The Los Angeles Dodgers have gone on record in the "War of the Roses" divorce between Frank and Jamie McCourt, claiming the family court should butt out of Dodger business. And, for good measure, the Dodgers claim Jamie was fired for allegedly having an affair with a subordinate ... and the team goes into detail.
In legal papers filed with the family law judge, the Dodgers organization is asking to be heard as a friend of the court, opposing Jamie's bid to be reinstated as CEO of the operation.
The Dodgers organization claims, "Simply stated, this Court has no jurisdiction to order the Dodgers to do anything because it is a non-party to these proceedings."
According to the legal docs, obtained by TMZ, the Dodgers claim Jamie "has been paid her $2,000,000 a year salary in full through December 31, 2009. She was an at-will employee. The marital dissolution should not be used to interfere with the lawful control and management of the Dodgers."
And get this ... the legal papers state, "Given the dysfunction which was caused by the Petitioner's prior employment, her inappropriate relationship with a subordinate employee and the clear acrimonious relationship between her and Mr. Court (sic), if she were reinstated by order of this Court it would no doubt lead to this Court being called upon to oversee the day to day management of the Dodgers."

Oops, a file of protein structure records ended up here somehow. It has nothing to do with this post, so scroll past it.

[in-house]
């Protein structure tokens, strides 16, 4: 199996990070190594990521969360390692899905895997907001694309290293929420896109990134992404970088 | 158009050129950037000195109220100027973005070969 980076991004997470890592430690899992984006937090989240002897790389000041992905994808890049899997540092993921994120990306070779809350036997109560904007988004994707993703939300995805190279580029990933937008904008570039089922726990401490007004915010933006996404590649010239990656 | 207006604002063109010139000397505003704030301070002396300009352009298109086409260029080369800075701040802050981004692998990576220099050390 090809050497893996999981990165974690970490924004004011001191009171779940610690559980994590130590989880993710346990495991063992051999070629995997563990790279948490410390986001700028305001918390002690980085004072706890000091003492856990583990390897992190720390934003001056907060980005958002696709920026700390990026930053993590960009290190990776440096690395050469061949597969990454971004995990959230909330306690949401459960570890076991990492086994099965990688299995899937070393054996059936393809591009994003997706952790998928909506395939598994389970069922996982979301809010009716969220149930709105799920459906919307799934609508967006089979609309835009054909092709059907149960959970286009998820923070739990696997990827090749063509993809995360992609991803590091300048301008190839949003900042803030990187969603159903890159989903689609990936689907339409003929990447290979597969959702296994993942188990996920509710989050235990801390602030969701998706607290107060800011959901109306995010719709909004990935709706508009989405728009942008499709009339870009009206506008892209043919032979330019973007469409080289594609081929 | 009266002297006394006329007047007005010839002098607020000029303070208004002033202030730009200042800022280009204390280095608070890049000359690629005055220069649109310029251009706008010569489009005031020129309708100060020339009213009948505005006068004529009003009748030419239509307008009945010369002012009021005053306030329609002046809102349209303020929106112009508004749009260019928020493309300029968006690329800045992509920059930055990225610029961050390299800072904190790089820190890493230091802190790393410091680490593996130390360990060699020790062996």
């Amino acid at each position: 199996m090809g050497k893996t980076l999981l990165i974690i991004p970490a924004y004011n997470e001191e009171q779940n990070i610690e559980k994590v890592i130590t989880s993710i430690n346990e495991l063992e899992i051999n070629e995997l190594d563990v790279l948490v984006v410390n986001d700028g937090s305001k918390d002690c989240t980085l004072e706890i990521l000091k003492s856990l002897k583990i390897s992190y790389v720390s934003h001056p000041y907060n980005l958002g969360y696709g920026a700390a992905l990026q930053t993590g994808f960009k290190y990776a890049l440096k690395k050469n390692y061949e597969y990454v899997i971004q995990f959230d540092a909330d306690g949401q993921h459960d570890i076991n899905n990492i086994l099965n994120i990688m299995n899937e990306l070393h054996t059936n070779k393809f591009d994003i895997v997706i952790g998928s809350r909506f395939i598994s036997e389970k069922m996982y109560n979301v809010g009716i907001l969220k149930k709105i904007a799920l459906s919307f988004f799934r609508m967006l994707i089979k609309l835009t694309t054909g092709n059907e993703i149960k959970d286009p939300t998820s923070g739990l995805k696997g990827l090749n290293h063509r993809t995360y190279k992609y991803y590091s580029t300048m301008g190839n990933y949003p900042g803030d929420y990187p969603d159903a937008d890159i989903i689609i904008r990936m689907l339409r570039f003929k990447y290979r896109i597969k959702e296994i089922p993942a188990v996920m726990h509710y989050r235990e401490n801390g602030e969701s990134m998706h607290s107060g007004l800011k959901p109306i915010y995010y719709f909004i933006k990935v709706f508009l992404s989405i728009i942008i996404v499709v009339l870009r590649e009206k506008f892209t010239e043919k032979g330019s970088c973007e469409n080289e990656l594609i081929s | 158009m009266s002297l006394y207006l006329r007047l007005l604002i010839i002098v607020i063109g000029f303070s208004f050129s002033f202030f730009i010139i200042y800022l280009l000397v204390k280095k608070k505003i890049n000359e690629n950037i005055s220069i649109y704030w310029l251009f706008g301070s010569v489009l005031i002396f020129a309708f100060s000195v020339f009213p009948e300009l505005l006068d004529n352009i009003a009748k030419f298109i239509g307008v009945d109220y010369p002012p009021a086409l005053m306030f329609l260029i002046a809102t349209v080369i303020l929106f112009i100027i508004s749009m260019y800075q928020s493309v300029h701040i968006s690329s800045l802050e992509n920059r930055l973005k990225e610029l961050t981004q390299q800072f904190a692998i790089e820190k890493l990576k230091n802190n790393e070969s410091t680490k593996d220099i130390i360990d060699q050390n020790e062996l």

The Dodgers allege Jamie was fired "for having an inappropriate relationship with a subordinate employee, Mr. Jeff Fuller, her self-described '24 hour driver' and '24 hour security.'"
The Dodgers grouse that Jamie wants the Dodgers to reinstate her as well as Fuller -- "Translation: She wants the Dodgers to pay her live in boyfriend for his companionship" while working for the organization.
And get this -- "The romantic relationship between Ms. McCourt and Jeff Fuller, her 'Director of Protocol' has been publicly confirmed by TMZ.com..."
The team states, "These two married but estranged people cannot even deal with one another from a distance. Yet she wants to reenter full employment and get dropped off and picked up every day by the individual who betrayed his own employer and its owner."
By the way, the brief filed by the Dodgers is signed by Marshall Grossman -- coincidentally Frank McCourt's divorce lawyer.
End note -- "To order her reinstatement as she wishes is akin to throwing a bomb into a crowded room."